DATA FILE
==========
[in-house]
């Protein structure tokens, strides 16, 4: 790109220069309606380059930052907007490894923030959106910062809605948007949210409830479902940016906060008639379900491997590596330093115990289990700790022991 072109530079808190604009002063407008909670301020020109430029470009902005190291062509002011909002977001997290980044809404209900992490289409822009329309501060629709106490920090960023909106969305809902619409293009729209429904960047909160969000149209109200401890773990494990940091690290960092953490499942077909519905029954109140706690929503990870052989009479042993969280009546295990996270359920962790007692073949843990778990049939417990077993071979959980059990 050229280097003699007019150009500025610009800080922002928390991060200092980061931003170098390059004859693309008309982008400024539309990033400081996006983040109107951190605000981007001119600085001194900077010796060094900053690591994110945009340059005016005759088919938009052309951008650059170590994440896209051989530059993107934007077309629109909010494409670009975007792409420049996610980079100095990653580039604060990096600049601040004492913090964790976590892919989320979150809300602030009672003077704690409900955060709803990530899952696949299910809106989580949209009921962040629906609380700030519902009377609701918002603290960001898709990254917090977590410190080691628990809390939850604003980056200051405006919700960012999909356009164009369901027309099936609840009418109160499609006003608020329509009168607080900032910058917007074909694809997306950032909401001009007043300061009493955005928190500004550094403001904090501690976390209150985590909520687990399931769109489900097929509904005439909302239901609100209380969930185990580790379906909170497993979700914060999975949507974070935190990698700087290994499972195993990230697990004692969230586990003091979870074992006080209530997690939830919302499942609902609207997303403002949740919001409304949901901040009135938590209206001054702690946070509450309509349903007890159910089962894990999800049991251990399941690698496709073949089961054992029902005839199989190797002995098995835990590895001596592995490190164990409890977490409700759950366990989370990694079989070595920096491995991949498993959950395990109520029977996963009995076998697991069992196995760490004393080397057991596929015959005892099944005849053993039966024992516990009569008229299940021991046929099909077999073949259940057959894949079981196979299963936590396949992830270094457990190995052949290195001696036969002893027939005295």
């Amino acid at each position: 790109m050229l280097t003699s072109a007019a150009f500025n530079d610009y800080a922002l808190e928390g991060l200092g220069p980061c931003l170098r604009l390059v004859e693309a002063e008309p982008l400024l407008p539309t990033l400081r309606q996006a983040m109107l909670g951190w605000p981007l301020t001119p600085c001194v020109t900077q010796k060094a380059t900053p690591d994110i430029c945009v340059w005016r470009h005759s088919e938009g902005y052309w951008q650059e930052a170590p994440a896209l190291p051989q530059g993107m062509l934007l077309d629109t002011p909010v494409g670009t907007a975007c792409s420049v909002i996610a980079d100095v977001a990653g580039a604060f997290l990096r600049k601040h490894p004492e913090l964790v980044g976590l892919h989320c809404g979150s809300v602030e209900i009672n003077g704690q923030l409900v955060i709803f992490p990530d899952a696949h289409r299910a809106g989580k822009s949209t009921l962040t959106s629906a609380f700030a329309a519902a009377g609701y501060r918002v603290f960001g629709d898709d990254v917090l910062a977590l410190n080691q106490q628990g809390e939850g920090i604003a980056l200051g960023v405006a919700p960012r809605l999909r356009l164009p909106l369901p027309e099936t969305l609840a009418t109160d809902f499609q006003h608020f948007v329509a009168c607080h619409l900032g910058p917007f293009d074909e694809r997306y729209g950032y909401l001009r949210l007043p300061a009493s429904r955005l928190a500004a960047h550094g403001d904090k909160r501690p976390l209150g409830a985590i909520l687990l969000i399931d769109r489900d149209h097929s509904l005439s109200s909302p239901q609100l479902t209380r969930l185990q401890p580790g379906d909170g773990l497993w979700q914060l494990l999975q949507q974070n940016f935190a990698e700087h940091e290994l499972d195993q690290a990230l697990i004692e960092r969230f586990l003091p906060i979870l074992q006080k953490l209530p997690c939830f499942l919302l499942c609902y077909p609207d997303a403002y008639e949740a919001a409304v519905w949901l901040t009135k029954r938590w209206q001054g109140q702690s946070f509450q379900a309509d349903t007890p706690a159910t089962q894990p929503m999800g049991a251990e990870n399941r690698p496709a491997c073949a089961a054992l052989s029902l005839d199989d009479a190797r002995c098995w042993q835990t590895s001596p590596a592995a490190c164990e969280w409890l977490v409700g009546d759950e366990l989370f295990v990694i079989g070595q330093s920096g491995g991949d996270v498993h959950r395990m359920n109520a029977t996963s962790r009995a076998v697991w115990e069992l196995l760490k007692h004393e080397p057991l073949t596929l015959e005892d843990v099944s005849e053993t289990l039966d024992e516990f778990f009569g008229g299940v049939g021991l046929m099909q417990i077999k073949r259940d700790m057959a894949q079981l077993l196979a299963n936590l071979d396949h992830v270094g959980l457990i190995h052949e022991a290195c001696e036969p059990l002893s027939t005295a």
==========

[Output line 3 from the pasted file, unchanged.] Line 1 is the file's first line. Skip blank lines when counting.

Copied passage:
């Amino acid at each position: 790109m050229l280097t003699s072109a007019a150009f500025n530079d610009y800080a922002l808190e928390g991060l200092g220069p980061c931003l170098r604009l390059v004859e693309a002063e008309p982008l400024l407008p539309t990033l400081r309606q996006a983040m109107l909670g951190w605000p981007l301020t001119p600085c001194v020109t900077q010796k060094a380059t900053p690591d994110i430029c945009v340059w005016r470009h005759s088919e938009g902005y052309w951008q650059e930052a170590p994440a896209l190291p051989q530059g993107m062509l934007l077309d629109t002011p909010v494409g670009t907007a975007c792409s420049v909002i996610a980079d100095v977001a990653g580039a604060f997290l990096r600049k601040h490894p004492e913090l964790v980044g976590l892919h989320c809404g979150s809300v602030e209900i009672n003077g704690q923030l409900v955060i709803f992490p990530d899952a696949h289409r299910a809106g989580k822009s949209t009921l962040t959106s629906a609380f700030a329309a519902a009377g609701y501060r918002v603290f960001g629709d898709d990254v917090l910062a977590l410190n080691q106490q628990g809390e939850g920090i604003a980056l200051g960023v405006a919700p960012r809605l999909r356009l164009p909106l369901p027309e099936t969305l609840a009418t109160d809902f499609q006003h608020f948007v329509a009168c607080h619409l900032g910058p917007f293009d074909e694809r997306y729209g950032y909401l001009r949210l007043p300061a009493s429904r955005l928190a500004a960047h550094g403001d904090k909160r501690p976390l209150g409830a985590i909520l687990l969000i399931d769109r489900d149209h097929s509904l005439s109200s909302p239901q609100l479902t209380r969930l185990q401890p580790g379906d909170g773990l497993w979700q914060l494990l999975q949507q974070n940016f935190a990698e700087h940091e290994l499972d195993q690290a990230l697990i004692e960092r969230f586990l003091p906060i979870l074992q006080k953490l209530p997690c939830f499942l919302l499942c609902y077909p609207d997303a403002y008639e949740a919001a409304v519905w949901l901040t009135k029954r938590w209206q001054g109140q702690s946070f509450q379900a309509d349903t007890p706690a159910t089962q894990p929503m999800g049991a251990e990870n399941r690698p496709a491997c073949a089961a054992l052989s029902l005839d199989d009479a190797r002995c098995w042993q835990t590895s001596p590596a592995a490190c164990e969280w409890l977490v409700g009546d759950e366990l989370f295990v990694i079989g070595q330093s920096g491995g991949d996270v498993h959950r395990m359920n109520a029977t996963s962790r009995a076998v697991w115990e069992l196995l760490k007692h004393e080397p057991l073949t596929l015959e005892d843990v099944s005849e053993t289990l039966d024992e516990f778990f009569g008229g299940v049939g021991l046929m099909q417990i077999k073949r259940d700790m057959a894949q079981l077993l196979a299963n936590l071979d396949h992830v270094g959980l457990i190995h052949e022991a290195c001696e036969p059990l002893s027939t005295a």